LANE, Sarah




According to her website in 2012:

Sarah Lane is the author of The God of My Art: A Novel, released by Purpleferns Press in June 2013 and longlisted as a quarter-finalist for the 2012 Amazon Breakthrough Novel Award.

The title—The God of My Art—is a twist on the traditionally female muse or goddess of art. The novel explores a young woman’s obsession with a lover as a source of inspiration in becoming an artist and for creating art.

In addition to poetry and short fiction, she dabbles in literary translation. Her work has been published in literary and scholarly journals, including The Antigonish Review, Roar Magazine: A Journal of the Literary Arts, think equity, Wreck Magazine, Educational Insights, Capilano Courier, and Quills: Canadian Poetry Magazine.

Lane was born in California and raised in rural British Columbia. She began writing in high school, penning her first poem for circulation in the school newsletter. She received her undergraduate education in international relations at the University of British Columbia, during which time she studied abroad for a year in France at l’Institut d'études politiques. She also took elective courses in writing with acclaimed writers Tom Wayman, Crystal Hurdle, and Sharon Thesen. After working several years at the Canadian central bank as an analyst specialized in counterfeit detection, she returned to the University of British Columbia to study literary translation under Rhea Tregebov and George McWhirter. She served as a reader for the 2005 PRISM International short story contest and received her master’s degree in comparative literature in 2006. As her graduating thesis, she offered a partial translation of Yann Apperry’s Diabolus in musica, winner of the 2000 Prix Medicis. Since completing her graduate studies, Lane has taught English to immigrants and refugees in Canada, meeting people from all over the world who inspire her with their experiences and stories.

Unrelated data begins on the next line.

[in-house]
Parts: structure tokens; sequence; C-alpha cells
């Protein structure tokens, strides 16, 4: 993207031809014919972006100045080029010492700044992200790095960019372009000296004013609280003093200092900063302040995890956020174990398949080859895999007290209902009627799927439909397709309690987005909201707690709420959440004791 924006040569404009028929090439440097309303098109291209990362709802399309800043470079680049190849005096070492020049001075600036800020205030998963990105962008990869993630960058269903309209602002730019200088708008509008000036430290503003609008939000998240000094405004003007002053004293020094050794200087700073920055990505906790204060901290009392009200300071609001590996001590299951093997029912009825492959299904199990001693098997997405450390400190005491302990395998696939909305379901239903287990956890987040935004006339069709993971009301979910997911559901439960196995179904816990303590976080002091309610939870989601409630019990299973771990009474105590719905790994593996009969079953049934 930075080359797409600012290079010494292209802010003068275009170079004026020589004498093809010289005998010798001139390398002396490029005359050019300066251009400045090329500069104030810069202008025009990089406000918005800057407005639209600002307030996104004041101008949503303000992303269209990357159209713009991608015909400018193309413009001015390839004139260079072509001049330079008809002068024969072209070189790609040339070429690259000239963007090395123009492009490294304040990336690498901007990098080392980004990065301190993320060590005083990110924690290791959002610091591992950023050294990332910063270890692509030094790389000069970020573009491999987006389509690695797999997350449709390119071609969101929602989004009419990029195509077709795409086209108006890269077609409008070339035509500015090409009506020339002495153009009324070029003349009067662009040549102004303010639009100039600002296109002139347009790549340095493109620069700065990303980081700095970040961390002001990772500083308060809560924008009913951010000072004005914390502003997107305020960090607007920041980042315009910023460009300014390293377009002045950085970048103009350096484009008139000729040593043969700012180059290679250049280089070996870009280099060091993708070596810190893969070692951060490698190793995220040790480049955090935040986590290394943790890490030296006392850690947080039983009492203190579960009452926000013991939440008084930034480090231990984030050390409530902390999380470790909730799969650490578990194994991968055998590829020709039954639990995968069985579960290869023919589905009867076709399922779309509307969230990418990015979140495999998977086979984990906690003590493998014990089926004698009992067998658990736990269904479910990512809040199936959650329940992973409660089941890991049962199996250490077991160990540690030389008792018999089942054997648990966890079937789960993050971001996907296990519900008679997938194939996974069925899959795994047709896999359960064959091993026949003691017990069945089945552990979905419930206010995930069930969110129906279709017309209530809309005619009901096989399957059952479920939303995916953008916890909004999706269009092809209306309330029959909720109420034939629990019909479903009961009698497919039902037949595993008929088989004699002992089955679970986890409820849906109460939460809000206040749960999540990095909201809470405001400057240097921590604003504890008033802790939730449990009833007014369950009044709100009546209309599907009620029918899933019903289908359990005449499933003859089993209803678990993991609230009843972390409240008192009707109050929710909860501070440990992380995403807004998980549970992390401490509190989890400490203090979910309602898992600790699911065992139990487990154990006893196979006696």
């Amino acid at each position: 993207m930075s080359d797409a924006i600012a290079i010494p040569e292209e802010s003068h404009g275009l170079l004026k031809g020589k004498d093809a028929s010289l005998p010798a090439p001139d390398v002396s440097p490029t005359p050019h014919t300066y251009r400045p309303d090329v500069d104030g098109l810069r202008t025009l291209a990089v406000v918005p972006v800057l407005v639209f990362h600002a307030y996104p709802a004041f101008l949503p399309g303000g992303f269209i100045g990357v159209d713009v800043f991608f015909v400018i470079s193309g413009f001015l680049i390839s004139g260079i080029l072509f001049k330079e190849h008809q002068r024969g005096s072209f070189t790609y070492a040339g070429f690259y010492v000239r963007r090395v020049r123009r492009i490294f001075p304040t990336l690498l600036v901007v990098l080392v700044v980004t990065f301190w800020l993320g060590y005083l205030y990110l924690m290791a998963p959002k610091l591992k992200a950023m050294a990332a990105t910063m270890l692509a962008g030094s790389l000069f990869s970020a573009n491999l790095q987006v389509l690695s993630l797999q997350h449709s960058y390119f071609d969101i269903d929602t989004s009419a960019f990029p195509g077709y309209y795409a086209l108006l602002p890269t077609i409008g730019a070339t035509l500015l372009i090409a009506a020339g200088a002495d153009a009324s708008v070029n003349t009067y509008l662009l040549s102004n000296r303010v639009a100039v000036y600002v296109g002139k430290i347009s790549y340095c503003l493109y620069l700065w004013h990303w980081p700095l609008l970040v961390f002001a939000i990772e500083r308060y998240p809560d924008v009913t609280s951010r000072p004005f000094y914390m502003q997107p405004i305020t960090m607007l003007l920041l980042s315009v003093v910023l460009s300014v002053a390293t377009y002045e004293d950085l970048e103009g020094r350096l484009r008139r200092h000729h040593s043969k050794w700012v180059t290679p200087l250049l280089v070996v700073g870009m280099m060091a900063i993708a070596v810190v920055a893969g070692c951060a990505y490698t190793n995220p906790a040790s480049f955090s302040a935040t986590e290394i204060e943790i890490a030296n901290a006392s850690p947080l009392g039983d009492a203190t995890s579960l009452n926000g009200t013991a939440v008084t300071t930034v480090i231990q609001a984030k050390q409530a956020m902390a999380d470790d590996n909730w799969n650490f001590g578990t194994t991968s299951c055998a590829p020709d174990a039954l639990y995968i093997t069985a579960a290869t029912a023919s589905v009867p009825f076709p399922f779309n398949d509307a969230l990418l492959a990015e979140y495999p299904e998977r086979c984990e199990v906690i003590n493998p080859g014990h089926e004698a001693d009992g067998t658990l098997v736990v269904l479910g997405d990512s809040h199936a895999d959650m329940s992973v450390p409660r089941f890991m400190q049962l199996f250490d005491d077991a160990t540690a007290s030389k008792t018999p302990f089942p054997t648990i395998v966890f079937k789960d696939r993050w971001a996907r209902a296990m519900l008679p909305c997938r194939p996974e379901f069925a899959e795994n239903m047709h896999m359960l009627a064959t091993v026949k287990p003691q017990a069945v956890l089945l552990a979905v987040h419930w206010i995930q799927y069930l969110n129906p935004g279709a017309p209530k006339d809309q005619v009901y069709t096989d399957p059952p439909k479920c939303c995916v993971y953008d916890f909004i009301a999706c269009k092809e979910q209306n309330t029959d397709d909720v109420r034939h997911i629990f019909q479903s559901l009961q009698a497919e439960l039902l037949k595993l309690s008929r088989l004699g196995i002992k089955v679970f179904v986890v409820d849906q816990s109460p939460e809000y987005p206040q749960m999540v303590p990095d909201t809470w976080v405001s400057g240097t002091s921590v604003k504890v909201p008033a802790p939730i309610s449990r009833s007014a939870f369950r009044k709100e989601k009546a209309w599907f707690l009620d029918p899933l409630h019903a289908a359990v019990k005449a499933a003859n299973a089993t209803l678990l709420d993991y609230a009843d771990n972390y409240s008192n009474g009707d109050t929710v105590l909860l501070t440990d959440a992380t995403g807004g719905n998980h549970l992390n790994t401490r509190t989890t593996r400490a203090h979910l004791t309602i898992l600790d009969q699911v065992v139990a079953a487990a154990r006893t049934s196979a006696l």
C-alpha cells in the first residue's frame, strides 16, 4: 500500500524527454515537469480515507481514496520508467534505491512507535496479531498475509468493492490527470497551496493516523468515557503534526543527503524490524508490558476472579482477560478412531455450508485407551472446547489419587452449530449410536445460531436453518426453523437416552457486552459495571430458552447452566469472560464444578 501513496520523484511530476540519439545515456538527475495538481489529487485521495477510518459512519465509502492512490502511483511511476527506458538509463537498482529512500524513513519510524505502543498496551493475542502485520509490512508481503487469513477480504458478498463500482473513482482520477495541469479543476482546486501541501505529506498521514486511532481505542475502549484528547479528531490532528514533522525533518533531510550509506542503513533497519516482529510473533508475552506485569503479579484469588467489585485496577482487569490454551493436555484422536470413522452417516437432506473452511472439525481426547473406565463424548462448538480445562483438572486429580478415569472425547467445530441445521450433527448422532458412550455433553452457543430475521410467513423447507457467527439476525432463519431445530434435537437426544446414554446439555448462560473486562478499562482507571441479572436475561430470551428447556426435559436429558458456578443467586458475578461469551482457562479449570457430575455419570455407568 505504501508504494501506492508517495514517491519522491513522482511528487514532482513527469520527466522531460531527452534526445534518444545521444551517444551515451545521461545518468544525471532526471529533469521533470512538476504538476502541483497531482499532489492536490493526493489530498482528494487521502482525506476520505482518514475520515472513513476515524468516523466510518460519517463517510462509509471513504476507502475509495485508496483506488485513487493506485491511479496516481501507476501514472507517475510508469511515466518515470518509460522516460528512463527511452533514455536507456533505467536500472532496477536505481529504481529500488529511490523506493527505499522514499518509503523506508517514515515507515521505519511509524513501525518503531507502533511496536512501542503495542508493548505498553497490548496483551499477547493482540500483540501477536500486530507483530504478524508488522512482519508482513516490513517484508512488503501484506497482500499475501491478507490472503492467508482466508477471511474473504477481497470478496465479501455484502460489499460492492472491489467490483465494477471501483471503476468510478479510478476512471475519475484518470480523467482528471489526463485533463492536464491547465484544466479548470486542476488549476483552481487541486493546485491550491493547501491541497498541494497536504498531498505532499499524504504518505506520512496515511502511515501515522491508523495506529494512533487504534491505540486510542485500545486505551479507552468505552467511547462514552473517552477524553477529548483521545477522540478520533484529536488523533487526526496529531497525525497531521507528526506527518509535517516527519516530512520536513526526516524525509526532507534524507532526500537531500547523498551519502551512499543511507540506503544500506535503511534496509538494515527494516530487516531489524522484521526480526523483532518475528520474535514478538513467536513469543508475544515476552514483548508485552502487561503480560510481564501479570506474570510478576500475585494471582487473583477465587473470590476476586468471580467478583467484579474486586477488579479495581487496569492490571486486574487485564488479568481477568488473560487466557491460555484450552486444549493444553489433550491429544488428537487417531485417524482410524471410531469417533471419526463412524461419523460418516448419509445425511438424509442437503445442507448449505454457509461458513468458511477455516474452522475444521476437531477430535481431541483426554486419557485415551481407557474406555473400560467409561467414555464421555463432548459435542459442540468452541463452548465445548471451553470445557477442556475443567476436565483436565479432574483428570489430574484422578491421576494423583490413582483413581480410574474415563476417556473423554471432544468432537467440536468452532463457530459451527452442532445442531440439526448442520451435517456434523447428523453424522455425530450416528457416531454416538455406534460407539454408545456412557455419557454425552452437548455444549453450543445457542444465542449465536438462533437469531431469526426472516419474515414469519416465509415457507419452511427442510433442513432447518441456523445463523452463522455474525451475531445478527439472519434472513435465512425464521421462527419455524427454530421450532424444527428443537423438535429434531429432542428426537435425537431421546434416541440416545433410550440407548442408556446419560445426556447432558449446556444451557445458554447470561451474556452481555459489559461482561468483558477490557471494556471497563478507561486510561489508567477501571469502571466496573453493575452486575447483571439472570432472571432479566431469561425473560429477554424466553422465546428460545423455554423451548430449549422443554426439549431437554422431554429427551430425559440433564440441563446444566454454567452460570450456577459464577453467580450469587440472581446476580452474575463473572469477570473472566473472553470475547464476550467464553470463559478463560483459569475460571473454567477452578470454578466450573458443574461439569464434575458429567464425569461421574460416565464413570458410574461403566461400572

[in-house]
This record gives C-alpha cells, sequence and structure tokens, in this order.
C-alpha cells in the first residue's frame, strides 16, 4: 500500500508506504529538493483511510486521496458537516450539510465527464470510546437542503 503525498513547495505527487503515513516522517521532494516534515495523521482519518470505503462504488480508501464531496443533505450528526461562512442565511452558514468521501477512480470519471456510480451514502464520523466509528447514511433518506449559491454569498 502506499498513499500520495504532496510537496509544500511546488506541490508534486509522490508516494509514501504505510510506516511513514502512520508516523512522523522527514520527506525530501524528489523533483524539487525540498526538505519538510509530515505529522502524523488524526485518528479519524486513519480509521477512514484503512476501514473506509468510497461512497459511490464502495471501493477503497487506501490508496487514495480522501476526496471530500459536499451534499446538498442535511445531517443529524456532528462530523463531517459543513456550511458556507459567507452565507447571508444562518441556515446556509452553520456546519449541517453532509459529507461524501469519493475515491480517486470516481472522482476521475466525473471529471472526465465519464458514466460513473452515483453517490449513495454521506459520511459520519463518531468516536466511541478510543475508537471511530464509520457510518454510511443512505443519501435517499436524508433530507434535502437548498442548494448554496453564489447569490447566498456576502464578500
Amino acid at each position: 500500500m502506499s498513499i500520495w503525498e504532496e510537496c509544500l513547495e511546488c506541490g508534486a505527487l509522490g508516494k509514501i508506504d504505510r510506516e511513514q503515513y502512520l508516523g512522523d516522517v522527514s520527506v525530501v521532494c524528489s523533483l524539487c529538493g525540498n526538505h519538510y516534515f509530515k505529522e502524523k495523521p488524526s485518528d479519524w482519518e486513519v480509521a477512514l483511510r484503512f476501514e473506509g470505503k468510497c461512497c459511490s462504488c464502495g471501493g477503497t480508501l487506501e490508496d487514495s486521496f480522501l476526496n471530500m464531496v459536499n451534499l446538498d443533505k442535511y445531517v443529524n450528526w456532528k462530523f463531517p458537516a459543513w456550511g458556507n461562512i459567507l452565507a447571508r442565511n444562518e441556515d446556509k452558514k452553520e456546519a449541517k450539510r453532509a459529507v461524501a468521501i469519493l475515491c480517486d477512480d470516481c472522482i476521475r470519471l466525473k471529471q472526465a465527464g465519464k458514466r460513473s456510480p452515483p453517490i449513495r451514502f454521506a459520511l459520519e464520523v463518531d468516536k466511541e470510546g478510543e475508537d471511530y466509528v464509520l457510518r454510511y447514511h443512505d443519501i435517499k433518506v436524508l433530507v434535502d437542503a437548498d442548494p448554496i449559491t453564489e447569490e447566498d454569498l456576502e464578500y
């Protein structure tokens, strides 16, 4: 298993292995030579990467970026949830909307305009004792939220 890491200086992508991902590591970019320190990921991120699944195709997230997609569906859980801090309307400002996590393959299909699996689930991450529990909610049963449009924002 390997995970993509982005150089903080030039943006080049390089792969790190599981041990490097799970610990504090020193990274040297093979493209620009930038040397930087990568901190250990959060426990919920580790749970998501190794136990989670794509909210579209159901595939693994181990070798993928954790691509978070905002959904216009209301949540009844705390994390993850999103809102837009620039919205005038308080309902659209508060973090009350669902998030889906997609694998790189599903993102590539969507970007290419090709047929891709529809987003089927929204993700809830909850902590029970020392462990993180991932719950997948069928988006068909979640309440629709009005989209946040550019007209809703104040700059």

In her fiction, Lane likes to explore the tension between fatedness and personal responsibility. She pits her characters against inequality, poverty, racism, and misogyny to explore the psychology of their struggles to retain a sense of dignity and self-determination as well as a voice. She is drawn to the experiences of migrants: to the alienation, anxiety and loss of concrete identity that displaced people endure and which she tasted in small part as an expatriate living abroad. In her writing, she also follows the migrations that take place within a same country, such as the move away from the wilds of the Canadian landscape toward the big cities, and those that occur within the mind, such as the crumbling of belief systems where certitude gives way to doubt.

From the Back Cover:

“Helene vividly remembers that night in Prince George when her alcoholic mother threatened to leave. She also cannot forget the day her stepfather sent her away to a group home. Now, years later in Vancouver, she has met a man who can make her forget all that.

"The God of My Art is layered with unforgettable scenes of youth, obsessive love, and artistic longing. At the core of this haunting coming-of-age tale are the shifting faces of Helene—teenage runaway, university student, and budding artist. Related in Helene’s engaging voice, this novel chronicles her seminal love affair with Matthew, a globetrotting mountaineer passionate about Nietzsche, and the art he inspires within her. As she wrestles to become the artist she wants to be, she encounters unforgettable characters along the way, including Hana, a lesbian theatre student fed up with her partner’s multiple affairs, and Laurent, a French exchange student who grapples with existential questions of his own."

BOOKS:

The God of My Art: A Novel (Purpleferns Press, 2013) $14.99 9780991672301

[BCBW 2013]